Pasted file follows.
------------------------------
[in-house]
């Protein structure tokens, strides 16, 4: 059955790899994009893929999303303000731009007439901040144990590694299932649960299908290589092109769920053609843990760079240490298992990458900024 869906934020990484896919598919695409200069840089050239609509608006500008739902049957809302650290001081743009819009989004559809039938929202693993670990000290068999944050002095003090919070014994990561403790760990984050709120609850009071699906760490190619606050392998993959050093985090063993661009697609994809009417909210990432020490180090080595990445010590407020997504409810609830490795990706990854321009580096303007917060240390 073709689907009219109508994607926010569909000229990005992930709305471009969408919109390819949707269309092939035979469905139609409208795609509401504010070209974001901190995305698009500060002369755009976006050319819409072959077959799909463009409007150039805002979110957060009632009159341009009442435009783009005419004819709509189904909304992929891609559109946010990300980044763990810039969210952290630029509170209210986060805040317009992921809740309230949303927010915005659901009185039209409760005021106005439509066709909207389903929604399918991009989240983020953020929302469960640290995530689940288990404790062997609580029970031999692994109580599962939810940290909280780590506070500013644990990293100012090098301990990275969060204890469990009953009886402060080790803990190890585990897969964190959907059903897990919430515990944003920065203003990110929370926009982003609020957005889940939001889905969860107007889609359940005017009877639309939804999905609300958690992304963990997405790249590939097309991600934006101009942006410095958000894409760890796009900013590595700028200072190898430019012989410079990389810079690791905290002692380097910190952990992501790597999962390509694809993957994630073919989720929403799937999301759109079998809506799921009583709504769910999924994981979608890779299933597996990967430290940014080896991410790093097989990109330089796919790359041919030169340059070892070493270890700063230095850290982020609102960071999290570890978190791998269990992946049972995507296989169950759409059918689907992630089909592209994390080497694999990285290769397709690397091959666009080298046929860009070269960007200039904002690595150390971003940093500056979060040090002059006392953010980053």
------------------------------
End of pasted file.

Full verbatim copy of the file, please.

[in-house]
């Protein structure tokens, strides 16, 4: 059955790899994009893929999303303000731009007439901040144990590694299932649960299908290589092109769920053609843990760079240490298992990458900024 869906934020990484896919598919695409200069840089050239609509608006500008739902049957809302650290001081743009819009989004559809039938929202693993670990000290068999944050002095003090919070014994990561403790760990984050709120609850009071699906760490190619606050392998993959050093985090063993661009697609994809009417909210990432020490180090080595990445010590407020997504409810609830490795990706990854321009580096303007917060240390 073709689907009219109508994607926010569909000229990005992930709305471009969408919109390819949707269309092939035979469905139609409208795609509401504010070209974001901190995305698009500060002369755009976006050319819409072959077959799909463009409007150039805002979110957060009632009159341009009442435009783009005419004819709509189904909304992929891609559109946010990300980044763990810039969210952290630029509170209210986060805040317009992921809740309230949303927010915005659901009185039209409760005021106005439509066709909207389903929604399918991009989240983020953020929302469960640290995530689940288990404790062997609580029970031999692994109580599962939810940290909280780590506070500013644990990293100012090098301990990275969060204890469990009953009886402060080790803990190890585990897969964190959907059903897990919430515990944003920065203003990110929370926009982003609020957005889940939001889905969860107007889609359940005017009877639309939804999905609300958690992304963990997405790249590939097309991600934006101009942006410095958000894409760890796009900013590595700028200072190898430019012989410079990389810079690791905290002692380097910190952990992501790597999962390509694809993957994630073919989720929403799937999301759109079998809506799921009583709504769910999924994981979608890779299933597996990967430290940014080896991410790093097989990109330089796919790359041919030169340059070892070493270890700063230095850290982020609102960071999290570890978190791998269990992946049972995507296989169950759409059918689907992630089909592209994390080497694999990285290769397709690397091959666009080298046929860009070269960007200039904002690595150390971003940093500056979060040090002059006392953010980053």